It's not always possible to find peace and quiet, and a comfortable place to revise. Try to arrange with those at home a set time and space where you can work without being disturbed. Failing that, think about whether you could use other facilities at school, college, or your local library. If you study in a room where you also eat or sleep, try to keep the work area separate, so it's not always confronting you when you're not studying.
There's no 'right' way to revise, it’s largely a matter of what suits you best and the particular exam you’re taking (multiple choice answers, calculations, short-answer questions, or essays). Methods might include making notes from text books, writing quick summaries of topics (in the form of mind maps or spidergrams perhaps), reciting facts out loud, learning dates, formulae or vocabulary by heart, and reading revision books or watching revision programmes. Switching between methods helps you hold your interest and absorb information better. Mix dull subjects with more interesting ones, for the same reason. If it’s hard to get started, begin with something easy.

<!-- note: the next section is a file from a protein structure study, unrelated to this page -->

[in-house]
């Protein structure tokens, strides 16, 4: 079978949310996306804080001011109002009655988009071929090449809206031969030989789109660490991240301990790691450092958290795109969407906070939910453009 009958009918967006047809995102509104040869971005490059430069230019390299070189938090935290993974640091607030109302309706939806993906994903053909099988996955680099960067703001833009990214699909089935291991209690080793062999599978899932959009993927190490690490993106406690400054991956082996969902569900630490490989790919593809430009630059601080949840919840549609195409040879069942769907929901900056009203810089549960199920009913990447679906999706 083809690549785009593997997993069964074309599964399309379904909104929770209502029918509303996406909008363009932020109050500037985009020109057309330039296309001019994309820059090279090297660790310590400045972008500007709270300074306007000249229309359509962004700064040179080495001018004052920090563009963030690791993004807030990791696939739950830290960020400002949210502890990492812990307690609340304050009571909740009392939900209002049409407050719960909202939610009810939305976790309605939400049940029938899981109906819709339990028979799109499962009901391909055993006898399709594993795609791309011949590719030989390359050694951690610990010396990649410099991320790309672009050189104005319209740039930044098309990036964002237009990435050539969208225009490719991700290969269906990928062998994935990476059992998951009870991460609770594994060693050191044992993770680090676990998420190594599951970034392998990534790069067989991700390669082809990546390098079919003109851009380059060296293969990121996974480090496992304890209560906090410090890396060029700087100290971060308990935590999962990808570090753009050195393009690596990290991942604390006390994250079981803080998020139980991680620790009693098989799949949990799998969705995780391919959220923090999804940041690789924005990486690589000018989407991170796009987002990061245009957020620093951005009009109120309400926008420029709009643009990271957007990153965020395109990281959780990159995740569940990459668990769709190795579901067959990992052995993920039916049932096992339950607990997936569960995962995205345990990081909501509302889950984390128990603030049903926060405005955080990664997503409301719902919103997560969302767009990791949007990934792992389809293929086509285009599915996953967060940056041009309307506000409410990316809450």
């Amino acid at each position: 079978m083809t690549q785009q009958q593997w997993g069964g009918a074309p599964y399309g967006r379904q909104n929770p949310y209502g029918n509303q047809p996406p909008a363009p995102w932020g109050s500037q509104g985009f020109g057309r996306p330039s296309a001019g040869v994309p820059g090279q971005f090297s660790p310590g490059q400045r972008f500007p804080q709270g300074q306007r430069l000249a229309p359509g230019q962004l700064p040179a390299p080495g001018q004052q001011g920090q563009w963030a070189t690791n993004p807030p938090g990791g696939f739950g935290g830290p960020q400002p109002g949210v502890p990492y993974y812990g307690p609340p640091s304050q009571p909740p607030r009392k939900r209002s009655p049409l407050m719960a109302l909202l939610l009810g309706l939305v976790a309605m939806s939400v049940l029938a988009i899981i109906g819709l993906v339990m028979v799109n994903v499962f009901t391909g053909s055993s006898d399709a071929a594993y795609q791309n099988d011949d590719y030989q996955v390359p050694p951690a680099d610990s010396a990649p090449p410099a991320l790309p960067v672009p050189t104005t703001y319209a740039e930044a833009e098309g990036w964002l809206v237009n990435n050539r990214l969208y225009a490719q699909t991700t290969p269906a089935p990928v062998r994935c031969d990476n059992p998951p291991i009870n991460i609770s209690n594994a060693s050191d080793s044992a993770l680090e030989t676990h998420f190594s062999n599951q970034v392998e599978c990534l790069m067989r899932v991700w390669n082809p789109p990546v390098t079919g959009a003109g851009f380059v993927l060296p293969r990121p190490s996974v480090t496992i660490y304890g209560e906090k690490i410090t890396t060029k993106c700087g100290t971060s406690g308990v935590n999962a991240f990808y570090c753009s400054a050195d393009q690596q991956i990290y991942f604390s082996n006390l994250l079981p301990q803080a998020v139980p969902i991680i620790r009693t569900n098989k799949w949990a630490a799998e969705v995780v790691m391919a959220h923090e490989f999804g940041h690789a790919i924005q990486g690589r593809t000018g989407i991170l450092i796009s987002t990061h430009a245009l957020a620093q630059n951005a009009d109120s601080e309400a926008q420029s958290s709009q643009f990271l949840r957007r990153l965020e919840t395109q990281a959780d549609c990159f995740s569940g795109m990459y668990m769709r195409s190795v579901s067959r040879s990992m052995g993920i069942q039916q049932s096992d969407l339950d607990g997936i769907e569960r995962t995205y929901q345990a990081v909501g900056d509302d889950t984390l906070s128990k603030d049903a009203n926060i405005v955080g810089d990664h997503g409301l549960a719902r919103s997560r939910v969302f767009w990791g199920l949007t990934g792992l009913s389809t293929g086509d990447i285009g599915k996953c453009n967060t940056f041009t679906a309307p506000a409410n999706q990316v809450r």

Actively think about, sift and question what you’re writing and reading, and test yourself afterwards. Writing endless notes, mindlessly, is probably a waste of time. If you come to something you don't understand, try reading about it somewhere else. If that doesn't work, then ask someone who knows the subject well. If you have a problem with concentration, you can improve it by starting with short bursts of study, then adding an extra few minutes to each session. Don’t try to study for longer than 45 to 60 minutes at a stretch.
It may be less stressful to do the work than it is to worry about it. If you find it hard getting motivated, set yourself measurable goals for each revision session, and tick them off when you’ve achieved them. After each session, acknowledge the achievement, and reward yourself with something. Have break between sessions, or if you find things getting on top of you. Get a soft drink, read a magazine or take some exercise. Bear in mind that drinks containing caffeine, such as cola, tea and coffee, are stimulants, and may make you feel more jittery.
It's worth practising timed exam questions and papers. This can give you some idea of what the real exam will be like, and of how to divide your time between questions. Although exam papers are never the same, they’re similar enough to be useful. There’s a good quote that goes, "the more I practised, the luckier I got".
From Mind